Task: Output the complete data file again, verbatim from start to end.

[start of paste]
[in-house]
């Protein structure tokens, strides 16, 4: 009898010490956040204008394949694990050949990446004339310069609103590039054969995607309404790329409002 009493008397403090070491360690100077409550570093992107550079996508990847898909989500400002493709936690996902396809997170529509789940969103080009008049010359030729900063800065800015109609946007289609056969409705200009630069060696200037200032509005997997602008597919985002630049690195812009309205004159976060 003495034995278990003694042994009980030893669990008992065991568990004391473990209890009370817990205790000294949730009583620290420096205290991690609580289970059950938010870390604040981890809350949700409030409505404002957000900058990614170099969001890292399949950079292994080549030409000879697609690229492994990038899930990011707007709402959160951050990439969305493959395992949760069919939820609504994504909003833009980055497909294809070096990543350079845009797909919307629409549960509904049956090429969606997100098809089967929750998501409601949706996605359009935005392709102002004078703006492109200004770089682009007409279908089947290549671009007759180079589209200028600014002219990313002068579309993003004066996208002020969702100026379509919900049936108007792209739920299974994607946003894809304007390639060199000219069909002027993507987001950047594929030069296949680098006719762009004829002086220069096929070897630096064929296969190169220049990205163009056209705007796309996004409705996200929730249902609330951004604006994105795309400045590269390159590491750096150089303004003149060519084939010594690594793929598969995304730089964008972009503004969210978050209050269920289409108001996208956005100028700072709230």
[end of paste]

[in-house]
């Protein structure tokens, strides 16, 4: 009898010490956040204008394949694990050949990446004339310069609103590039054969995607309404790329409002 009493008397403090070491360690100077409550570093992107550079996508990847898909989500400002493709936690996902396809997170529509789940969103080009008049010359030729900063800065800015109609946007289609056969409705200009630069060696200037200032509005997997602008597919985002630049690195812009309205004159976060 003495034995278990003694042994009980030893669990008992065991568990004391473990209890009370817990205790000294949730009583620290420096205290991690609580289970059950938010870390604040981890809350949700409030409505404002957000900058990614170099969001890292399949950079292994080549030409000879697609690229492994990038899930990011707007709402959160951050990439969305493959395992949760069919939820609504994504909003833009980055497909294809070096990543350079845009797909919307629409549960509904049956090429969606997100098809089967929750998501409601949706996605359009935005392709102002004078703006492109200004770089682009007409279908089947290549671009007759180079589209200028600014002219990313002068579309993003004066996208002020969702100026379509919900049936108007792209739920299974994607946003894809304007390639060199000219069909002027993507987001950047594929030069296949680098006719762009004829002086220069096929070897630096064929296969190169220049990205163009056209705007796309996004409705996200929730249902609330951004604006994105795309400045590269390159590491750096150089303004003149060519084939010594690594793929598969995304730089964008972009503004969210978050209050269920289409108001996208956005100028700072709230």